Rep. Henry B. Gonzalez is urging the Bush administration not to sell U.S. government securities at a discount to facilitate debt reduction deals with Argentina and Brazil.

In a recent letter of Secretary of the Treasury Nicholas Brady, Rep. Gonzalez, chairman of the House Banking Committee, noted that the Treasury two years ago sold zero-coupon bonds to Mexico at a deep discount that was not subject to bidding by other investors.

The bonds were used to guarantee principal payments on Mexican government securities that were exchanged for outstanding medium and long-term foreign bank loans to Mexico.

Called a |Subsidy'

The General Accounting Office has estimated that the discount on the U.S. zero-coupon Treasury bonds amounted to $192 million and constituted a "subsidy to Mexico," Rep. Gonzalez noted in his letter.

"Now Argentina and Brazil are in the game and the temptation will be to provide another backdoor subsidy through discounts on U.S. securities sold to these two nations," the Texas Democrat said in a statement last week.

"While the direct subsidy goes to the country, clearly these schemes are indirect subsidies to the U.S. banks which hold billions of dollars of loans to Argentina and Brazil just as they did with Mexico."

Rep. Gonzalez estimated that large U.S. commercial banks, including Citicorp, Chemical Banking Corp., Chase Manhattan Corp., BankAmerica, and nine other banks are owed a combined $23 billion by the two countries.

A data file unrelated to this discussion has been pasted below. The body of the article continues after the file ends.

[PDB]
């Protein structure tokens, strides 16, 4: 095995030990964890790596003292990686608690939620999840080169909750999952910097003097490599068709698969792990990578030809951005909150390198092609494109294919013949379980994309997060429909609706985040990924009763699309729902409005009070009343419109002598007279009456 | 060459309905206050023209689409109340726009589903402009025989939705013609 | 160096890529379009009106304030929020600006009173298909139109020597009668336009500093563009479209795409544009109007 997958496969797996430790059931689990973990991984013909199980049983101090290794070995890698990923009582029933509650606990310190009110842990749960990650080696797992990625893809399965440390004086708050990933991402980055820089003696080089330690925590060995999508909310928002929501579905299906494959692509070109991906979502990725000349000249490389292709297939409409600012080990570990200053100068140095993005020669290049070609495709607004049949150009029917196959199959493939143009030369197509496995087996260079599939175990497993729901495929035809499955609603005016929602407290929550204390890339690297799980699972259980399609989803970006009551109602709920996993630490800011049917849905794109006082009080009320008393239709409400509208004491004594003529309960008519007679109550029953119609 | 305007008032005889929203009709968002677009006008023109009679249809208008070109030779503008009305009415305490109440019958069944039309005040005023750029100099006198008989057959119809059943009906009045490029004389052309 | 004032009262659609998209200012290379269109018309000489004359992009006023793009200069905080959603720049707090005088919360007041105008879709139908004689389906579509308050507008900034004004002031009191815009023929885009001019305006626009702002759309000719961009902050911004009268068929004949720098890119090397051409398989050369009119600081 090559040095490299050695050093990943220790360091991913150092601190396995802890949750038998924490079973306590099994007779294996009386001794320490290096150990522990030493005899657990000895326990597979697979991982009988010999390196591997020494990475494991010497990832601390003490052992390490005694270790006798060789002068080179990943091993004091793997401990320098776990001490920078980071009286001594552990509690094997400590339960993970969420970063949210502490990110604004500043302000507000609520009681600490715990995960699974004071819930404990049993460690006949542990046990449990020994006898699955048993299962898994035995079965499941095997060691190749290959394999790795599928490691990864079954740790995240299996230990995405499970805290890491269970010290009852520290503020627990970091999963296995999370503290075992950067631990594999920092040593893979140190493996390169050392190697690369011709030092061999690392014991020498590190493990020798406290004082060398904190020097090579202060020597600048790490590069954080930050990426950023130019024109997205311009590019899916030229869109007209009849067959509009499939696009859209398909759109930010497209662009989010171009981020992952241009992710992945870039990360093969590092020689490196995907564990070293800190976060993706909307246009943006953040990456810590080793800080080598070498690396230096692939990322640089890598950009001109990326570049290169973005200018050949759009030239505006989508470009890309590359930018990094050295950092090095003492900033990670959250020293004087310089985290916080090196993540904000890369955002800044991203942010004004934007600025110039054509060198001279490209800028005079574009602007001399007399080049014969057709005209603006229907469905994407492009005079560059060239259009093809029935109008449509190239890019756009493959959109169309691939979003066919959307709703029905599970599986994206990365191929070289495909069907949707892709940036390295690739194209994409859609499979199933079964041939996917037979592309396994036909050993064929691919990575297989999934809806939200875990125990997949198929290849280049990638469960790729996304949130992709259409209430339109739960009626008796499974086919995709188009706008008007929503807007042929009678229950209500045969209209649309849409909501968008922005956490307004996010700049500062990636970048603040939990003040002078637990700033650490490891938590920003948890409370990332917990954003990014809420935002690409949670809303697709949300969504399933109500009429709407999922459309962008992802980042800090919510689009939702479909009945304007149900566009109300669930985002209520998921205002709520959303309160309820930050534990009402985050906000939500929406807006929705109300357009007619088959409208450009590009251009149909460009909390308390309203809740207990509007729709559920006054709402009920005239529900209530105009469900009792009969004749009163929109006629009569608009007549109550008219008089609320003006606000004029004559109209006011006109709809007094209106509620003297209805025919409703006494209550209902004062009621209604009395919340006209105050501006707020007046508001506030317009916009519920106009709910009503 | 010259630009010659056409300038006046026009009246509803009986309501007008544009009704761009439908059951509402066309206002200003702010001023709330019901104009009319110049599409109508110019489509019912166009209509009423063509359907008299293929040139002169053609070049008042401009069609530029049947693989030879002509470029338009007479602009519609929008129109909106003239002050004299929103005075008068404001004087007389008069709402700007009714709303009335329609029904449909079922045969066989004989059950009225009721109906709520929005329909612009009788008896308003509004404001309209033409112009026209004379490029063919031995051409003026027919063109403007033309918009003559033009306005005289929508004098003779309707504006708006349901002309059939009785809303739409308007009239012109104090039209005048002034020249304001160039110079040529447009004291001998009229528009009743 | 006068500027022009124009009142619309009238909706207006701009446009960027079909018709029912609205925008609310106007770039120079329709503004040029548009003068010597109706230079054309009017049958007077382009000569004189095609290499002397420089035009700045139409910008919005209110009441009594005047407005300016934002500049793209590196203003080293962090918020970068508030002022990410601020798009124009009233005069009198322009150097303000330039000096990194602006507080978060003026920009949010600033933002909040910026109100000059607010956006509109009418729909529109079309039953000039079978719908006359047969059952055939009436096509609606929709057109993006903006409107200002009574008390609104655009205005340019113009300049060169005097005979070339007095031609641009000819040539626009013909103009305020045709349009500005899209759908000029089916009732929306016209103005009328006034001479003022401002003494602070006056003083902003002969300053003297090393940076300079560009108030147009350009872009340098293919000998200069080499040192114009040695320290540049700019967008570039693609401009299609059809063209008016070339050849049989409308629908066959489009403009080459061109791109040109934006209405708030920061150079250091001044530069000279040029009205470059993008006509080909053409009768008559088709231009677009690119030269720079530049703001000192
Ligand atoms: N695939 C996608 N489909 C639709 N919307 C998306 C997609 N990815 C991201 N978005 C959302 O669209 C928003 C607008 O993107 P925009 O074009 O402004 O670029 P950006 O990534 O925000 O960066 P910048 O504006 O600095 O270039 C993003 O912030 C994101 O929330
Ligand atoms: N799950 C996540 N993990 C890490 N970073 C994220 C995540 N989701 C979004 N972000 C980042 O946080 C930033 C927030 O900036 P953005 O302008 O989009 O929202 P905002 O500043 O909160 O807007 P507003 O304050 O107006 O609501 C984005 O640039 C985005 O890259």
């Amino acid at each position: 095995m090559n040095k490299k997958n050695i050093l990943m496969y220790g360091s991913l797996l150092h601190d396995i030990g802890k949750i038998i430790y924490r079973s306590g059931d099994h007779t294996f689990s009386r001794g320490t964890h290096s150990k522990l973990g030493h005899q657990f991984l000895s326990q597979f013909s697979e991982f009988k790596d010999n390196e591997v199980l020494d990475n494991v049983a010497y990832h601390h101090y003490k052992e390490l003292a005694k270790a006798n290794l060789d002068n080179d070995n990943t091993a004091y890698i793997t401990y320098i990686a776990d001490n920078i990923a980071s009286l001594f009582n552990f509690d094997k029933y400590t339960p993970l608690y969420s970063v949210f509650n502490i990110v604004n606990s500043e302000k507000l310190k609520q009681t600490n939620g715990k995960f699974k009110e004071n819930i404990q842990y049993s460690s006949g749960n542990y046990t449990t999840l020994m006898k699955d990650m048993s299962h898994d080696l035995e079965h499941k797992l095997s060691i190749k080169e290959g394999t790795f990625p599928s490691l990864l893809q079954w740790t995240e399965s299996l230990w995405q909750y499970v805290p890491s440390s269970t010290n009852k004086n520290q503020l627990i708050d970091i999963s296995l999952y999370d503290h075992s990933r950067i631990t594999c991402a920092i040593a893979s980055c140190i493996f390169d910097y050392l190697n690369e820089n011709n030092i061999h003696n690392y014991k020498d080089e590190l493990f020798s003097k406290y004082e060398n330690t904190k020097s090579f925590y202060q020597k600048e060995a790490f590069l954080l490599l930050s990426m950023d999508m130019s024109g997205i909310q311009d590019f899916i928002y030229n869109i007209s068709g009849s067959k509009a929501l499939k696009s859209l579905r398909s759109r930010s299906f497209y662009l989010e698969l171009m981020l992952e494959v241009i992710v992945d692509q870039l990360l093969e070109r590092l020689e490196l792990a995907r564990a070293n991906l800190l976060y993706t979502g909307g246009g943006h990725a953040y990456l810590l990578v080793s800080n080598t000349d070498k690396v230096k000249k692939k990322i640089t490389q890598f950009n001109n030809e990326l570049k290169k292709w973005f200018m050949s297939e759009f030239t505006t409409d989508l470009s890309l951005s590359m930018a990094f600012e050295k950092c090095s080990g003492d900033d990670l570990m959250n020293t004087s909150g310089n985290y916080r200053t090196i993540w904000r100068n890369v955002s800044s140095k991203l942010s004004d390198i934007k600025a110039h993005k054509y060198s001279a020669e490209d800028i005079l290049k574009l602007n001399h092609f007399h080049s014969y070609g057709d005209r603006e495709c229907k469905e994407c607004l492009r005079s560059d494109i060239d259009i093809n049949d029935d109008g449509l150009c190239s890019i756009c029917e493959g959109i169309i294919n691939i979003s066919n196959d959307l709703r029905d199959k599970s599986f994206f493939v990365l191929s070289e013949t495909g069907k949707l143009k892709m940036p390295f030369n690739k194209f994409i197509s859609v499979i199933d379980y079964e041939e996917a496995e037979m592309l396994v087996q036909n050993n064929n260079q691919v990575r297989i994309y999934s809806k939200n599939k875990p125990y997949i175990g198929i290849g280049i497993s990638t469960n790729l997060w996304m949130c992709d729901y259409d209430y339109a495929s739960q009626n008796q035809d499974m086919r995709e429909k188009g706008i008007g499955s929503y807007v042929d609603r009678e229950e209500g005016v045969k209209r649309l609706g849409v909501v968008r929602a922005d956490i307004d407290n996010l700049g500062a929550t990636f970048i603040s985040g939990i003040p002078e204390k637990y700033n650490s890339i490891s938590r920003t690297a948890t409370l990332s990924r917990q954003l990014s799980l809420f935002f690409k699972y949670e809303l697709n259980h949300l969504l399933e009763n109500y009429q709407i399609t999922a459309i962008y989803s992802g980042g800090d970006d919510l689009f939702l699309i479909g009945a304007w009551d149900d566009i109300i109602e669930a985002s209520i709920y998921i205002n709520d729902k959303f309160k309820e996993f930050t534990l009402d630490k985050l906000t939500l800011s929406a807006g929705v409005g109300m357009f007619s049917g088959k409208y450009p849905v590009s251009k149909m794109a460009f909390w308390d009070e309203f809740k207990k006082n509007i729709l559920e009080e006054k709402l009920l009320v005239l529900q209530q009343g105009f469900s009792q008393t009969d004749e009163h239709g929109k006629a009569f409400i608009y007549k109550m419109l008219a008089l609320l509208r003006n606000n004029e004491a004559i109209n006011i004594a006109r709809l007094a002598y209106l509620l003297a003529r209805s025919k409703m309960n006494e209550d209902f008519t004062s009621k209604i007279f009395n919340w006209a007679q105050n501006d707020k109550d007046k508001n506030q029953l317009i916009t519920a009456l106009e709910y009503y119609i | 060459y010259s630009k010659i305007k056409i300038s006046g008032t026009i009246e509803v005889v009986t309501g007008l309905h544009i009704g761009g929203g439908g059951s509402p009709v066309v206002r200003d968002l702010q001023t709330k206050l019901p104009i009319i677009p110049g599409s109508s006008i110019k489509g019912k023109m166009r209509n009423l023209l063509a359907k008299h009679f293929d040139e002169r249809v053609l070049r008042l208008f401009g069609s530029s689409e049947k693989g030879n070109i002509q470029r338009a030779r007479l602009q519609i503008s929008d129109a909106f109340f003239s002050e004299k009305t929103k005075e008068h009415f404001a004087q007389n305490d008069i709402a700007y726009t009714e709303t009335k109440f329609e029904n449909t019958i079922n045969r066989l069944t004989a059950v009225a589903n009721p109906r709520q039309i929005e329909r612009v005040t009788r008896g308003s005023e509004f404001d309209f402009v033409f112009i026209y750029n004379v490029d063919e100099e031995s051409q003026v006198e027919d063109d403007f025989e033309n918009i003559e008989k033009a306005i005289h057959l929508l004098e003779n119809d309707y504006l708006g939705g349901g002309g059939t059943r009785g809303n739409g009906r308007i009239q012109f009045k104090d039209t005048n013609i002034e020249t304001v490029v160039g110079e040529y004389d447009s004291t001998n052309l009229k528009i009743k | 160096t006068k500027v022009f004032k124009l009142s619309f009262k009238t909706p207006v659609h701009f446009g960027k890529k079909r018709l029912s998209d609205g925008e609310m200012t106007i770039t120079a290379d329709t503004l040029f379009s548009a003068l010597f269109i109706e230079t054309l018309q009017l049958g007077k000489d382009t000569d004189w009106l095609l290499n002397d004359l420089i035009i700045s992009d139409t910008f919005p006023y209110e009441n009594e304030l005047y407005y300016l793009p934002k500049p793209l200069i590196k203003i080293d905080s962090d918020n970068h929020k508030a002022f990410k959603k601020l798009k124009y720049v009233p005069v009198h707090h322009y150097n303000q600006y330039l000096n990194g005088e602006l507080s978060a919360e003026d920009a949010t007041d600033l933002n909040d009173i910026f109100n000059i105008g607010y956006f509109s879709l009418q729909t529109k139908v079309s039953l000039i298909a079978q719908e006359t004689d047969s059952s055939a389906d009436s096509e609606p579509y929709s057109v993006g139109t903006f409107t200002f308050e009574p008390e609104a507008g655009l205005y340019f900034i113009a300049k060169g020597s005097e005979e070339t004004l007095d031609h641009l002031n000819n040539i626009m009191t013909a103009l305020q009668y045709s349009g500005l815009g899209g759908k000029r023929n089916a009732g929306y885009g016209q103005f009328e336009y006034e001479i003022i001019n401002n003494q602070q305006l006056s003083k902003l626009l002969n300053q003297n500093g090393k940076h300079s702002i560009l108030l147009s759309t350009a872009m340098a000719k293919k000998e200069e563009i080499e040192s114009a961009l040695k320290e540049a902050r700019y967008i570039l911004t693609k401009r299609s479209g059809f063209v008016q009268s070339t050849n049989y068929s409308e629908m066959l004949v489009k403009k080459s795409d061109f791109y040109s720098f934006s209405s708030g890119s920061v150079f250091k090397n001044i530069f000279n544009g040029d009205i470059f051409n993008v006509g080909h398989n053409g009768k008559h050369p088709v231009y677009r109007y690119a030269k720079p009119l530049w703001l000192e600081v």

Argentina is due to sign a debt reduction deal with banks later this year on some $23 billion in medium and long-term borrowings and Brazil is seeking a similar deal for some $41 billion in borrowings.

Zero coupons bonds pay no interest until they mature and are purchased a discounts to their value at maturity.

Zero Coupons as Collateral

Brazil needs around $3.2 billion in collateral to guarantee a deal, of which a large portion would be used to purchase in zero coupons.

Argentina has around $4 billion to collateralize its deal.

Slightly less than half the $4 billion will be used to purchase zero coupons to guarantee principal payments on its bonds and the remainder will be placed in other securities to guarantee interest payments.

It is still unclear whether Argentina will purchase the zero coupons it needs on the open market or buy up a special U.S. Treasury issue.

Mr. Gonzalez urged that these securities be sold on the open market and not be sold in a private placement.

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